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[Discuss] Systemd & not Re: I, uh, deleted the wrong kernel....

On 10/03/2016 10:49 AM, Mike Small wrote:
> Jerry Feldman <gaf.linux at> writes:
> ...
>>> The only thing I kind of dislike about slackware is the directory
>>> structure in the 64 bit version. Libraries go into /lib64 and
>>> /usr/lib64.  Obviously this is a pretty petty criticism, but not really
>>> needing multilib I find it annoying to have these directory names. I
>>> prefer OpenBSD's approach, which is to not bother with multilib and have
>>> simple expected names like /usr/lib and /lib.
>> Fedora  and RHEL are the same way. That is because they fully support
>> both 64-bit and 32 bit libraries and applications.
> And Debian/Ubuntu too, though I almost like their solution better even
> though it's actually more complex.  It just seems backward looking to do
> the rename on the 64 bit directory. I guess in 2006 or whenever it
> probably seemed reasonable, but in retrospect lib32 for x86 and lib for
> x86_64 would have made a lot more sense.
> Like a lot of things in Linux, for the sake of someone who needs a
> feature you have this added piece of clutter/complexity you may
> eventually need to become aware of that you would never hit on a simpler
> less feature laden O/S. (But of course if you actually need to run 64
> bit and 32 bit processes side by side OpenBSD's answer of, "if you need
> 32 bit install the 32 version of the O/S," might be frustrating, at
> least until they finish the vm hypervisor they've started maybe.)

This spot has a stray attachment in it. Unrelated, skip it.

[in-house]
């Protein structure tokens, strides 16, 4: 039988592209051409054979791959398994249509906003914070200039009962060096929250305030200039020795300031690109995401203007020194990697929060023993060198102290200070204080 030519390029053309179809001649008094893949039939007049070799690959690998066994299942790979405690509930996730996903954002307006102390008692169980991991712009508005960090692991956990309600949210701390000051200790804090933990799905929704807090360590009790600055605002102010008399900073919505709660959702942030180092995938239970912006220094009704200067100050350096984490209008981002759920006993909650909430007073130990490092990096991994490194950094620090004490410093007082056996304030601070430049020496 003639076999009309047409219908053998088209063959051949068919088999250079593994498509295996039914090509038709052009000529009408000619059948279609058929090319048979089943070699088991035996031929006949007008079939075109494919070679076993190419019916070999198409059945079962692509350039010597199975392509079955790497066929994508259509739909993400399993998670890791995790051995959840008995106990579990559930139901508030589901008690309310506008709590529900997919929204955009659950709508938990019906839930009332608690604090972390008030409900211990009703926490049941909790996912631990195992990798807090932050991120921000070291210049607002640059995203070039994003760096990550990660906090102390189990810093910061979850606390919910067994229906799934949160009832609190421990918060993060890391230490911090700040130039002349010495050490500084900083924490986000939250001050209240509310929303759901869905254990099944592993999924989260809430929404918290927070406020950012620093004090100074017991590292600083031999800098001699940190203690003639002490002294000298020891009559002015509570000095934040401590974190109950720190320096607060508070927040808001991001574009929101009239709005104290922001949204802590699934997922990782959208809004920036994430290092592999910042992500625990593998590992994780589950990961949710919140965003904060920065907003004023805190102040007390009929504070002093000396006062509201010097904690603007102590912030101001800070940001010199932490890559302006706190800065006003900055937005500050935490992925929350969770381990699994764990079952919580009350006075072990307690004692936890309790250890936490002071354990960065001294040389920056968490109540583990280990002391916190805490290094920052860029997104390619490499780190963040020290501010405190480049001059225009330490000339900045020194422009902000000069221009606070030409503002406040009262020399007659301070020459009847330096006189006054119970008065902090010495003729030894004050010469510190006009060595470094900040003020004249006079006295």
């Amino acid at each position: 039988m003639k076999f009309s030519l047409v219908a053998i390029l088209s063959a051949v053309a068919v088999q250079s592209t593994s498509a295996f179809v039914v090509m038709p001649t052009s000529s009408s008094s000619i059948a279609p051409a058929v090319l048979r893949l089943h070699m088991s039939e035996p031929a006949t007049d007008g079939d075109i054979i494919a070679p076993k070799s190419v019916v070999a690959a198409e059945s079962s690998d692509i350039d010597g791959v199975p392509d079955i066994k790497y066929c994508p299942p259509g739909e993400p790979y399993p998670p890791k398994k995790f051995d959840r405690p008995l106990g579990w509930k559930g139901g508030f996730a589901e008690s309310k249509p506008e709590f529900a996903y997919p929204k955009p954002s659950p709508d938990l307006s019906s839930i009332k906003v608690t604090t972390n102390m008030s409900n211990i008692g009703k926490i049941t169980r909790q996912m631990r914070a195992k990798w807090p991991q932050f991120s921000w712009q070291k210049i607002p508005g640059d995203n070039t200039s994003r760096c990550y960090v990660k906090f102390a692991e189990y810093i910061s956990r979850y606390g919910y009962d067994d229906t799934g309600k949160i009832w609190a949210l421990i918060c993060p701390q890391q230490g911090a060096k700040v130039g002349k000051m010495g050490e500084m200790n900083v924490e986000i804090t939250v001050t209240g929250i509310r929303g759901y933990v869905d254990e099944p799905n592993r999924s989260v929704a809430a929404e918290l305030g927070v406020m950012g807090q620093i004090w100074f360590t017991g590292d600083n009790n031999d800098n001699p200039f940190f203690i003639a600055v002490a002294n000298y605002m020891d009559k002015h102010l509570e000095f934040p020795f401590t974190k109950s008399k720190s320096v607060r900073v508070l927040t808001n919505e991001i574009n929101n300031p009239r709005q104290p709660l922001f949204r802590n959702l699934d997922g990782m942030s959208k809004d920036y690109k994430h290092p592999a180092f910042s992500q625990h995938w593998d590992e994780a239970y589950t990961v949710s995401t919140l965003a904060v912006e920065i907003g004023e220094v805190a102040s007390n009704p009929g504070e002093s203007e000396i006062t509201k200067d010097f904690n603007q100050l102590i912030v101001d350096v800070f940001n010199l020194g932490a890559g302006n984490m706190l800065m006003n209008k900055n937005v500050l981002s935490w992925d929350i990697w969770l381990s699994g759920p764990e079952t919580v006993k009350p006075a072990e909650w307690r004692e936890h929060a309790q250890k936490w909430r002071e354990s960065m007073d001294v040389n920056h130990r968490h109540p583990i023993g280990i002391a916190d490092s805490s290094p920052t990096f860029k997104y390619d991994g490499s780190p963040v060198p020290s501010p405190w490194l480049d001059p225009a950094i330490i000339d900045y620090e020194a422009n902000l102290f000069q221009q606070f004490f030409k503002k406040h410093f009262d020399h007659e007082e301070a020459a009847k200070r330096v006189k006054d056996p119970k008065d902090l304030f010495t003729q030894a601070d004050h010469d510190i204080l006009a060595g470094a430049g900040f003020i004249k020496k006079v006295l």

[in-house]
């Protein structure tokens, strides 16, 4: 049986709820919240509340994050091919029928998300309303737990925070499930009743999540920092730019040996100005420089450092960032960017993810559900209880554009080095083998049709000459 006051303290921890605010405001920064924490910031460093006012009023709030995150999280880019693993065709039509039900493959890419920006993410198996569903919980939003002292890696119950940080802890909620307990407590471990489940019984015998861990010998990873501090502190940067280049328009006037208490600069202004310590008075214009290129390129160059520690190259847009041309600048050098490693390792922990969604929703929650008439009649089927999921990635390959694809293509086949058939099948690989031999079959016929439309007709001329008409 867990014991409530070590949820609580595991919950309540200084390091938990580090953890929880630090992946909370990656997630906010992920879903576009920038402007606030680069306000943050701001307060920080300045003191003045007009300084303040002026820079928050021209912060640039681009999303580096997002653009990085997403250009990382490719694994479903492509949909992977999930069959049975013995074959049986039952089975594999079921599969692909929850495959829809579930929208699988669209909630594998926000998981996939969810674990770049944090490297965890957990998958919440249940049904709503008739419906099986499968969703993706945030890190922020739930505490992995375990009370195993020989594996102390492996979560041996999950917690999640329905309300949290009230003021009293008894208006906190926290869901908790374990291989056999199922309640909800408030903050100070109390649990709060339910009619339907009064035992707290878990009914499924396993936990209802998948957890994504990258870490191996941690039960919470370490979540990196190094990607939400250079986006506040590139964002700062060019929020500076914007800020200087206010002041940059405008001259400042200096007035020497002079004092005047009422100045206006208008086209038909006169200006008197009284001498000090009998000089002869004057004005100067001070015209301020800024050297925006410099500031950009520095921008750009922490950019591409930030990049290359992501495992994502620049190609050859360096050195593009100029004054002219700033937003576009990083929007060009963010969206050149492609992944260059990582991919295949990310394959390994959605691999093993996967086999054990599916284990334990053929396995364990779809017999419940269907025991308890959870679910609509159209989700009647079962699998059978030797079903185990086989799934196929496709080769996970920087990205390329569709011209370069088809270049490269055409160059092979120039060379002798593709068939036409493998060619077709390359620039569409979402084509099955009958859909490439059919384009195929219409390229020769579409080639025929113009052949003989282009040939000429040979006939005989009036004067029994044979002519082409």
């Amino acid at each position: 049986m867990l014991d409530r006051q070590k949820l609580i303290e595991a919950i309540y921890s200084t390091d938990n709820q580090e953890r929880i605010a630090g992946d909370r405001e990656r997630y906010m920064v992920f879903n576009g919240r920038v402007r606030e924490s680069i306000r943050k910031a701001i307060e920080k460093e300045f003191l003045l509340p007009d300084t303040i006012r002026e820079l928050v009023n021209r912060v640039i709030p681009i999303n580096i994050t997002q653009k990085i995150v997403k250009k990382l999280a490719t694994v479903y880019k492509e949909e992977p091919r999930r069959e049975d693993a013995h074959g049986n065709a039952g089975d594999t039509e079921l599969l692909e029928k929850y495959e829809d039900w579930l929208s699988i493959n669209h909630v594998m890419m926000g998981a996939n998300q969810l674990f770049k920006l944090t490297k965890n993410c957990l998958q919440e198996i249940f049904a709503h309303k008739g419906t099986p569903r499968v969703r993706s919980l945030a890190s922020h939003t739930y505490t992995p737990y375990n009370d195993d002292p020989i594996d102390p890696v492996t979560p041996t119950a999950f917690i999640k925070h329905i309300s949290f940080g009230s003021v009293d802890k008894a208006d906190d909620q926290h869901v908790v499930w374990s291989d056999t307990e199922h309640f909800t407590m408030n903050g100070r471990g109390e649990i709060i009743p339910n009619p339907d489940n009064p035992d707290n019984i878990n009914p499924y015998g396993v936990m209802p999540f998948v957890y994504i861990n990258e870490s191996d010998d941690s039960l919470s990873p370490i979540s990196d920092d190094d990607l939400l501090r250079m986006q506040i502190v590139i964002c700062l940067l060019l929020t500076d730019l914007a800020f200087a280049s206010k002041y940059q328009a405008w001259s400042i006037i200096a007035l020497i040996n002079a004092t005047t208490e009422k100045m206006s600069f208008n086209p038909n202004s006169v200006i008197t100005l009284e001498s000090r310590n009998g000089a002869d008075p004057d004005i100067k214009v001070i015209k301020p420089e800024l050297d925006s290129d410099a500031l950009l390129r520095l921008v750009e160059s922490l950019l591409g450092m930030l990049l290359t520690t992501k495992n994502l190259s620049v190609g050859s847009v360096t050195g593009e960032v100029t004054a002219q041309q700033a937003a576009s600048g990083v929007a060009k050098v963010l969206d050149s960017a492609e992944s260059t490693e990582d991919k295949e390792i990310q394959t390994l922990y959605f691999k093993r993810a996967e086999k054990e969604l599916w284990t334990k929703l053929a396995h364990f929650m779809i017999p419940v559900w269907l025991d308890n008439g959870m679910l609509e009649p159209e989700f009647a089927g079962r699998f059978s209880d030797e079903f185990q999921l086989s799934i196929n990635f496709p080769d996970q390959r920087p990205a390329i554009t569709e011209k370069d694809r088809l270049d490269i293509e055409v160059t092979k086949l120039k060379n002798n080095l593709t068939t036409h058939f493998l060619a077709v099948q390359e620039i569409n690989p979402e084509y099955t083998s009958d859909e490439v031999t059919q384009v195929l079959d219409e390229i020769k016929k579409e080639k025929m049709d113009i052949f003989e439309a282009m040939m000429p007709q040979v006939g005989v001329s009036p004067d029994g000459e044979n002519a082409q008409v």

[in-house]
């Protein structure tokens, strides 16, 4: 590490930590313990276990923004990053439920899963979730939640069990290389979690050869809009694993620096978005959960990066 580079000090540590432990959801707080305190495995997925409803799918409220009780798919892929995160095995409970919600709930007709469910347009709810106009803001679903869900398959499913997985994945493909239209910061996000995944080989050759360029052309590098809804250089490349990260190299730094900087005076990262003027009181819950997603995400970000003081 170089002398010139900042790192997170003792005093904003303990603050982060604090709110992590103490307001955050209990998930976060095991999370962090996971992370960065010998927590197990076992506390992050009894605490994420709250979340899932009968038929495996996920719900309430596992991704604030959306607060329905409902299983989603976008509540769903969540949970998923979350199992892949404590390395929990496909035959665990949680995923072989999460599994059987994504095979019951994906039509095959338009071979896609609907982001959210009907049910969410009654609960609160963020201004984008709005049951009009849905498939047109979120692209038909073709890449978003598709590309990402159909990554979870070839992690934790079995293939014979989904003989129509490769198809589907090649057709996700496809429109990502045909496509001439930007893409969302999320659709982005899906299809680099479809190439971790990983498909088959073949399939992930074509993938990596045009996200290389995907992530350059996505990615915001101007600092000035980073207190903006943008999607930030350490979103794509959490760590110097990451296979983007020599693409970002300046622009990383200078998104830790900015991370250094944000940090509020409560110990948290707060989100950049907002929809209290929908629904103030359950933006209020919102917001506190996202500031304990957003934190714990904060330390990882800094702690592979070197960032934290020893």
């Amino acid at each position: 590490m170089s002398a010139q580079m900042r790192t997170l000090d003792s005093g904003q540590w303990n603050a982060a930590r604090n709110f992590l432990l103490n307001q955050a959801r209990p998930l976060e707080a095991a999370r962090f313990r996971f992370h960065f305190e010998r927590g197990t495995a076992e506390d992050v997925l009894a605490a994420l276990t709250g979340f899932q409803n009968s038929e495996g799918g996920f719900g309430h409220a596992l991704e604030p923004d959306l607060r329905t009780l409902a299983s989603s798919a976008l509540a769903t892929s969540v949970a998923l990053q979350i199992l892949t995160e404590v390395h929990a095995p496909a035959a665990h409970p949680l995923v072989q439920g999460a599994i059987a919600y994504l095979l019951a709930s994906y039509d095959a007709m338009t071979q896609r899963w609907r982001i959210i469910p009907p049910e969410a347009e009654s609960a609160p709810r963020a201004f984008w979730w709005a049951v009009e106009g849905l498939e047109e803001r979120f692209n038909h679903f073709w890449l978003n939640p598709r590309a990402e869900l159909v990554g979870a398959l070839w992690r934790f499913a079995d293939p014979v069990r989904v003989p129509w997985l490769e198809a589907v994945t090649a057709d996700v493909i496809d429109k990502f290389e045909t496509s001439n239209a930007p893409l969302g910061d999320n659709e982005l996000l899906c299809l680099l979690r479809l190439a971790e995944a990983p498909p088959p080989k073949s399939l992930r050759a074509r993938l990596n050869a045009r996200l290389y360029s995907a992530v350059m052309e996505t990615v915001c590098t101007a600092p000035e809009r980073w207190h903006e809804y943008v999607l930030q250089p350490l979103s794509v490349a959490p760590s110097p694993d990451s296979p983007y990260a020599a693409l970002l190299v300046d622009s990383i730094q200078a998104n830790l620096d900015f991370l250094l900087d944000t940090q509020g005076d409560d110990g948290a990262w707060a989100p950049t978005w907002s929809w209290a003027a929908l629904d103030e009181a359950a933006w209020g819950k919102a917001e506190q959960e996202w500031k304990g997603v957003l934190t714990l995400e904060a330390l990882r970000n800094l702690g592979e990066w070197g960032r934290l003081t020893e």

First of all, this was done when 64-bit was the exception. Running a 64 
bit VM inside of a 32-bit OS is certainly a poor practice for many reasons.
32 bit applications actually perform better in a 64-bit OS than they do 
natively. (I had to run a number of benchmarks several years ago). I 
would agree that maybe naming lib32 and lib64 would have been a better 
practice. I actually go back the the 8 and 16-bit era. Also, this 
practice goes back to prior to x86_64. we had several 64-bit chips 
before AMD came out with the 64-bit x86 chip. MIPS, PA-RISC, and Sparc 
had 32-bit legacy modes, and many users were 32-bit. The Alpha did not 
have 32-bit legacy, and did not have a 32-bit mode, so Unix and Linux on 
Alpha were all 64-bit. (there were software models that allowed a 32-bit 
application to be compiled to run on the Alpha, but it was mainly a 
compiler option).

Jerry Feldman <gaf.linux at>
Boston Linux and Unix
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